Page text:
Pennsylvania takes another shot at expanding the Castle Doctrine

Last year this blog posted about Governor Rendell’s refusal to expand the Castle Doctrine outside an actor’s residence. On June 20, 2011, the Pennsylvania Senate gave Governor Corbett another crack at the law.  Senate Bill 273 addresses the law surrounding justifiable self-defense.

The current self-defense law imposes a duty to retreat, if retreat can safely be accomplished.  However, even under the current law there is an exception when the person acting in self-defense is in their own home.  The reason for this exception is that when one retreats, one retreats to their home.  However, the Castle Doctrine acknowledges that when a person is attacked in their home or when their home is unlawfully entered, a requirement to retreat may avoid escalation to violence but is substantively unreasonable because it would require asking a citizen to leave their home in the face of criminal activity.

Senate Bill 273, which Governor Corbett has indicated he will sign into law, expands this doctrine outside the home and eliminates the duty to retreat for victims of attacks where:

(2.3) An actor who is not engaged in a criminal activity , WHO IS NOT IN ILLEGAL POSSESSION OF A FIREARM and who is attacked in any place where the actor would have a duty to retreat under paragraph (2)(ii) , has no duty to retreat and has the right to stand his ground and use force, including deadly force, if :
(i) the actor has a right to be in the place where
he was attacked;
(ii) the actor believes it is immediately necessary
to do so to protect himself against death, serious bodily
injury, kidnapping or sexual intercourse by force or
threat; and
(iii) the person against whom the force is used
displays or otherwise uses:
(A) a firearm or replica of a firearm as defined
in 42 Pa.C.S. § 9712 (relating to sentences for
offenses committed with firearms); or
(B) any other weapon readily or apparently
capable of lethal use.

Although the recently passed bill contains a modification that makes the expansion inapplicable to actors who unlawfully possess a weapon at the time of the incident, the effect of the law is substantially the same as the law which Governor Rendell rejected.  Opponents of the new law fear that it will escalate violence while hampering prosecutors.  These concerns led to many District Attorneys opposing the bill.
Read the amended bill here.

Read last year’s post here.

Pilot sex offender court to open in Pittsburgh

When Allegheny County launches Pennsylvania’s first Sex Offender Court later this month, the rest of the state will be watching.  The Supreme Court of Pennsylvania chose Allegheny County (which includes Pittsburgh) as the test site for a new specialized court focused on Megan’s Law offenses and their related court proceedings.  If this model is successful, the judiciary hopes to institute it in every county throughout the state.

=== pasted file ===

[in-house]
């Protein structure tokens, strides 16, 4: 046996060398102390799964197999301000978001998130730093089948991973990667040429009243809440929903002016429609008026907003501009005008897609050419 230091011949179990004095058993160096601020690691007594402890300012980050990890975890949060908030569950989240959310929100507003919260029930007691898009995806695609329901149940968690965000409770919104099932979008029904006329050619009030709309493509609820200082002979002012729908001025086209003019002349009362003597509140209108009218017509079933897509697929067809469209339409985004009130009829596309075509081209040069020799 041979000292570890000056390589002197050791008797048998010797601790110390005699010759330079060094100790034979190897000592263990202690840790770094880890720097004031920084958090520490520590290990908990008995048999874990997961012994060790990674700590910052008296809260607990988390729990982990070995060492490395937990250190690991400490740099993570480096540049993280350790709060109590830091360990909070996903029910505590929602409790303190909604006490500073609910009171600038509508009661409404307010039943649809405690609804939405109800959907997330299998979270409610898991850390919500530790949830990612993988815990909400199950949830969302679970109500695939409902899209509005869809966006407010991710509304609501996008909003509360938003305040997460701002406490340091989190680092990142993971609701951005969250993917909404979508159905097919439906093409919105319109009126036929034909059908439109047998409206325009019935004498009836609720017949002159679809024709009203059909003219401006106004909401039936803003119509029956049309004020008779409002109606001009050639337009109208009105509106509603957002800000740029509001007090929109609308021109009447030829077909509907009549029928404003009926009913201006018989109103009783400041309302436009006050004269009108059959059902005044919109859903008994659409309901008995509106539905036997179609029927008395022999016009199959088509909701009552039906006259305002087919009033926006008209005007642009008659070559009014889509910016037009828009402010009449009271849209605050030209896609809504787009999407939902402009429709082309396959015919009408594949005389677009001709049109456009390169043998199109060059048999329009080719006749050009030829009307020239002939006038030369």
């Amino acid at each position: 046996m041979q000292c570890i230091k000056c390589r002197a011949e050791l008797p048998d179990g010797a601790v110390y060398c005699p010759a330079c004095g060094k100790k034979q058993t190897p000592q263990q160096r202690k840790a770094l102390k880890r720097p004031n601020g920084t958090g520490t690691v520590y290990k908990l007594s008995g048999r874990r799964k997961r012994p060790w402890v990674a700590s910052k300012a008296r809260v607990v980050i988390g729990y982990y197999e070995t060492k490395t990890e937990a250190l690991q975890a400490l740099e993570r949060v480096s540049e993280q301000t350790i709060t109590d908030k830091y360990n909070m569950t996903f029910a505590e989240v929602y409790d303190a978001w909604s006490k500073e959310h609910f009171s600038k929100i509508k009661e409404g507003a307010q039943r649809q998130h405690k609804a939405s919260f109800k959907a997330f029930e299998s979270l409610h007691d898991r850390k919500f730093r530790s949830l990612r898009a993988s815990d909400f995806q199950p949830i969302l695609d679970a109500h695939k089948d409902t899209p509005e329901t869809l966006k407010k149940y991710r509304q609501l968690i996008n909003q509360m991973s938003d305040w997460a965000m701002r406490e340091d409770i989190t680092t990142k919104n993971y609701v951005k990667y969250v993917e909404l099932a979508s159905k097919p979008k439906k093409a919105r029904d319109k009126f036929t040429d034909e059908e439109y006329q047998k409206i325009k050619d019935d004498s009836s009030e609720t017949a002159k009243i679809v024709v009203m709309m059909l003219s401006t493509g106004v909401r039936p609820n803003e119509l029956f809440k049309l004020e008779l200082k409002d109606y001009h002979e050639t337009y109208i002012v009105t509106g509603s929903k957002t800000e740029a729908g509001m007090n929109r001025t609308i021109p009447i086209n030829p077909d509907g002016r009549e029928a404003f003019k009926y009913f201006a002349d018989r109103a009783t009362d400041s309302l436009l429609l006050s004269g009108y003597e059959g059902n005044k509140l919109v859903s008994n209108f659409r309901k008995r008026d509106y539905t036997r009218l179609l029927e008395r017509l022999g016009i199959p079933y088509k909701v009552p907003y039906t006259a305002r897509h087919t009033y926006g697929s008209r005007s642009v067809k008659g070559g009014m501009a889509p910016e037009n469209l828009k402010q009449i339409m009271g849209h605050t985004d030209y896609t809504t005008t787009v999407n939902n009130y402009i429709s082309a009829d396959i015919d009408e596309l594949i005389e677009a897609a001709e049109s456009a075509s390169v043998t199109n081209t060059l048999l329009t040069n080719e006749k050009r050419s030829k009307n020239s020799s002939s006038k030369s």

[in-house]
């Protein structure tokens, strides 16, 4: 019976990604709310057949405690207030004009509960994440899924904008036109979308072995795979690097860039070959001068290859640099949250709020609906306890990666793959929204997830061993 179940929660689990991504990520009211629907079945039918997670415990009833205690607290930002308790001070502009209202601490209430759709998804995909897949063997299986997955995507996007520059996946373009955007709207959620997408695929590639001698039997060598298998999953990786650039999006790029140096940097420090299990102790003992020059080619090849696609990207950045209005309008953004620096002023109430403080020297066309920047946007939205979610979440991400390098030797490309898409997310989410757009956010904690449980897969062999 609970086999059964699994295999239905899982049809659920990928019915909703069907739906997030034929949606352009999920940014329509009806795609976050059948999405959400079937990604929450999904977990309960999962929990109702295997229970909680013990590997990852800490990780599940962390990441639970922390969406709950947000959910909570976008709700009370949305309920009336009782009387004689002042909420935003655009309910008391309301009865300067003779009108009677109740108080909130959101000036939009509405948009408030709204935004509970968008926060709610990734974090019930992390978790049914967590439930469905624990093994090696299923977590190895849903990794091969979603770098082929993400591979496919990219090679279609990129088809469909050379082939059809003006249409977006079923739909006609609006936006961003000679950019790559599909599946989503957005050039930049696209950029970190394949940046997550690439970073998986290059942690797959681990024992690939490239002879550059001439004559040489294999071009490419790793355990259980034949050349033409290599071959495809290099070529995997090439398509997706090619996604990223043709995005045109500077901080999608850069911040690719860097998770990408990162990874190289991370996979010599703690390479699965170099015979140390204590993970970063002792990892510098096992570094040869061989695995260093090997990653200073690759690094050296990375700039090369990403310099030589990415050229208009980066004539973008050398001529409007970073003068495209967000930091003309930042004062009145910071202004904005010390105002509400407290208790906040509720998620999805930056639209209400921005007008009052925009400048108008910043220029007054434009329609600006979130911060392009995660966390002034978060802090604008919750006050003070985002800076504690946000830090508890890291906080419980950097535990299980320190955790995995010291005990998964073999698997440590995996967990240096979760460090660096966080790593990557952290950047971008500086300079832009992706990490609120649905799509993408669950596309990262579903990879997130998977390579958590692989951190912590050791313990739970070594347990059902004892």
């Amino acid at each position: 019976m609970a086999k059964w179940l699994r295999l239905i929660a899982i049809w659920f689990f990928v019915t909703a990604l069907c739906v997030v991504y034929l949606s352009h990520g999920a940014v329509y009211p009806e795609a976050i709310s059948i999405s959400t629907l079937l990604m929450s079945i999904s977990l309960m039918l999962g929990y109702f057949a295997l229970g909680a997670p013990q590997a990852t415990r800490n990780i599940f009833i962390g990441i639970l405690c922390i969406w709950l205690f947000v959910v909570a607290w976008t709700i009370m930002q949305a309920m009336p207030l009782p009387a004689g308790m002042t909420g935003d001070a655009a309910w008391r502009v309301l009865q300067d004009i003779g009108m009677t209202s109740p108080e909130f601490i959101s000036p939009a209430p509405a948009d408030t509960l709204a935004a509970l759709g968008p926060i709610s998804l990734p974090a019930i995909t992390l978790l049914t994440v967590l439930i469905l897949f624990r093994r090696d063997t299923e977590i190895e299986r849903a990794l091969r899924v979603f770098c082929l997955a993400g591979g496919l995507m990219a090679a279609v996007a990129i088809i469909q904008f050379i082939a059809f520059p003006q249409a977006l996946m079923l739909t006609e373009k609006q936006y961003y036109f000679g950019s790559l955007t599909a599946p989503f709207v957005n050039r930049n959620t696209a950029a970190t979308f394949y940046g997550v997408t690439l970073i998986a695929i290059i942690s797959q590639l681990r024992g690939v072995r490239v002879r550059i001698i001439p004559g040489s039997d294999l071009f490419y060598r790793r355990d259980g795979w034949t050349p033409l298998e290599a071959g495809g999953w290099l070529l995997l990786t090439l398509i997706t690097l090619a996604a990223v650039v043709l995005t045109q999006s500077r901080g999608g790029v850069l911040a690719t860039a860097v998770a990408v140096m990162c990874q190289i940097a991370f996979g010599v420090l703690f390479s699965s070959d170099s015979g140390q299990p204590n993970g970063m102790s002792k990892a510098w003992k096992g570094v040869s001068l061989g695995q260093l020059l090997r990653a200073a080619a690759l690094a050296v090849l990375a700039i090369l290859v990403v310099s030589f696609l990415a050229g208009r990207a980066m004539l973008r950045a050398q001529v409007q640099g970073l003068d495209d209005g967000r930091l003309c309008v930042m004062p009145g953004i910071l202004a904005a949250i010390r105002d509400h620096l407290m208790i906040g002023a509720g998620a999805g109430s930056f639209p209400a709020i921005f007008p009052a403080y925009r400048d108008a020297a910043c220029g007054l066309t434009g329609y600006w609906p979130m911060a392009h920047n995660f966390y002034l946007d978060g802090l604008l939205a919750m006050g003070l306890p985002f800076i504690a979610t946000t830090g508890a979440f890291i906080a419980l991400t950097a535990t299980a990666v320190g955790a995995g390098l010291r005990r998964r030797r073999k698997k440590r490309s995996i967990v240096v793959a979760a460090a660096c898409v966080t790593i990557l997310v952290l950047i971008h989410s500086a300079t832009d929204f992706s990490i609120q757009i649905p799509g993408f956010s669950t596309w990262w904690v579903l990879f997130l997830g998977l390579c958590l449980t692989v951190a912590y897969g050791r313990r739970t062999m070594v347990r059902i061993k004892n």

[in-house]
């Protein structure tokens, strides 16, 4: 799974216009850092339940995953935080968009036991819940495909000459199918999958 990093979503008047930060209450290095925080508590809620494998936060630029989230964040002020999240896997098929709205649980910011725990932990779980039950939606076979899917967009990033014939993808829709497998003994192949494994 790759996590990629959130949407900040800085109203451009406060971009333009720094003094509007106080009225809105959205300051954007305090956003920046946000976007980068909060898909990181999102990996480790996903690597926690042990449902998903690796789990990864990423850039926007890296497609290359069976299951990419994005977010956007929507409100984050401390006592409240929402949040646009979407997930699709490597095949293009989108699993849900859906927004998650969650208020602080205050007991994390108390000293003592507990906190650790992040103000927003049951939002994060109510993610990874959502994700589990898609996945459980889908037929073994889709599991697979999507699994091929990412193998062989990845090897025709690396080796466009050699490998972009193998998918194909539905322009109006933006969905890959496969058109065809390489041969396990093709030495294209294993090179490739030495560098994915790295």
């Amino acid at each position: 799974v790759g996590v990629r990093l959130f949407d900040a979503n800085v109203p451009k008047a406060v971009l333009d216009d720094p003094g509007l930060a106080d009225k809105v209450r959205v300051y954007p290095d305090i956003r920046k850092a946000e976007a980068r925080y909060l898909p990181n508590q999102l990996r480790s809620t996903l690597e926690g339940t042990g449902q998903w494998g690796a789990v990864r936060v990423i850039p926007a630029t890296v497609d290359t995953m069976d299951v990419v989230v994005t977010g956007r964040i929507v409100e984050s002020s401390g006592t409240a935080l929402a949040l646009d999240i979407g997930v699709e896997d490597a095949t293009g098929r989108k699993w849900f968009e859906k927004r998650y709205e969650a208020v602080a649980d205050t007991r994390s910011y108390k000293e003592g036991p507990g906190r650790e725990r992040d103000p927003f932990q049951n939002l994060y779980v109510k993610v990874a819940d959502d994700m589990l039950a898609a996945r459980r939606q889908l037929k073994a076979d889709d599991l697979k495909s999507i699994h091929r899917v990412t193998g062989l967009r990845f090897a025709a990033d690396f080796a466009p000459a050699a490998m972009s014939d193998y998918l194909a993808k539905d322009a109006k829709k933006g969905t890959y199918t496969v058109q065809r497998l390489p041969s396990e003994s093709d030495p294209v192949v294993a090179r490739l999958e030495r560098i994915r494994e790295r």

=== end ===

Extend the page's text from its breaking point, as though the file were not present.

The program, which is modeled after a sex offender court in Buffalo, New York, directly addresses two recurrent issues with these types of cases, pre-trial delay and difficulty with reentry, while streamlining the entire process by creating judicial and prosecutorial staff skilled in the legal questions and procedures these cases encompass.

Cases first become involved in the specialized court at formal arraignment, right after charges are held for court at the preliminary hearing.  Cases will be scheduled for pre-trial conferences with one of the sex-offender court’s judges within sixty days of their preliminary hearing.  The plan also calls for expedited discovery and a brisk trial schedule with the goal of concluding these cases within approximately six months of a defendant being held for court.  On average, these cases currently take about 18-24 months to bring to trial.  Curtailing pre-trial delay is important for several reasons.  First, it  reduces the length of time between the offense occurring and the victim testifying.  This helps victims because it facilitates the healing process by allowing closure in an expedited manner rather than reinvigorating the trauma through testimony several years later.  It also limits the length of time innocent defendants must await trial to clear them name, or in the alternative, the length of time a guilty defendant may be on bail and able to reoffend.

If a defendant is convicted, through trial or a plea, this court is also designed to help rehabilitate those offenders.  If a defendant is sentenced to probation, they will follow a judicially designed program and have mandatory court appearances to ensure compliance.  In this manner, the court is similar to many drug court options available in Pennsylvania and other states.  The program will include probation officers designated specifically for sex offender court and require extensive monitoring of treatment compliance and graduated rewards and sanctions.  The goal of intensively supervised reentry is to provide a transition period where a defendant who may have been under extremely strict supervision and control in prison is placed back into the community with decreasing restrictions rather than the abrupt switch from incarceration to life on the streets.  The goal of supervised reentry is to decrease recidivism by providing tools and structure for successful reentry.

The program launches June 23, 2011.  Read more about it in the Supreme Court’s press release here and in news articles here and here.

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